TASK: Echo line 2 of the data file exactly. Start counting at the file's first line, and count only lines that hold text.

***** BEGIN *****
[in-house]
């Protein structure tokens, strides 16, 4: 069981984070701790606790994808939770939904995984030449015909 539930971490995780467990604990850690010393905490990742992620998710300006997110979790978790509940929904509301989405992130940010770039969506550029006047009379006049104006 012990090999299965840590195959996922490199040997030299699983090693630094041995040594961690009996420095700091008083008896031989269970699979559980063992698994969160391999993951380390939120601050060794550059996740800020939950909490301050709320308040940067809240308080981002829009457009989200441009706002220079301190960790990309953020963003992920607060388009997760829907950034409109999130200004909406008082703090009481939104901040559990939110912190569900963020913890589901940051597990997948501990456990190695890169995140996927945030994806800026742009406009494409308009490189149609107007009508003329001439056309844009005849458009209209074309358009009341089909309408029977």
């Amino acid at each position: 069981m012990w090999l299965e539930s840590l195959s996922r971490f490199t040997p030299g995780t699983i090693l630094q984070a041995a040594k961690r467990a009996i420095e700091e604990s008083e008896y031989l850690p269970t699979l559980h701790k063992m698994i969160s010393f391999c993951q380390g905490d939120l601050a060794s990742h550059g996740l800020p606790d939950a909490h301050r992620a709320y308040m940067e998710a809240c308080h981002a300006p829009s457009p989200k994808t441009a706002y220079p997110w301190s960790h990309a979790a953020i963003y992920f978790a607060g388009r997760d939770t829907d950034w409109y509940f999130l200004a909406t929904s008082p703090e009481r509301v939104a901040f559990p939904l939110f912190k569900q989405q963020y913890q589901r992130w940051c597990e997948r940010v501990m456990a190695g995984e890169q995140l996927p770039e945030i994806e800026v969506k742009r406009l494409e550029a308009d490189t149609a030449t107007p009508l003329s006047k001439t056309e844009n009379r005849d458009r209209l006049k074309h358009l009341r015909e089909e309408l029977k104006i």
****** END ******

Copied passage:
């Protein structure tokens, strides 16, 4: 069981984070701790606790994808939770939904995984030449015909 539930971490995780467990604990850690010393905490990742992620998710300006997110979790978790509940929904509301989405992130940010770039969506550029006047009379006049104006 012990090999299965840590195959996922490199040997030299699983090693630094041995040594961690009996420095700091008083008896031989269970699979559980063992698994969160391999993951380390939120601050060794550059996740800020939950909490301050709320308040940067809240308080981002829009457009989200441009706002220079301190960790990309953020963003992920607060388009997760829907950034409109999130200004909406008082703090009481939104901040559990939110912190569900963020913890589901940051597990997948501990456990190695890169995140996927945030994806800026742009406009494409308009490189149609107007009508003329001439056309844009005849458009209209074309358009009341089909309408029977």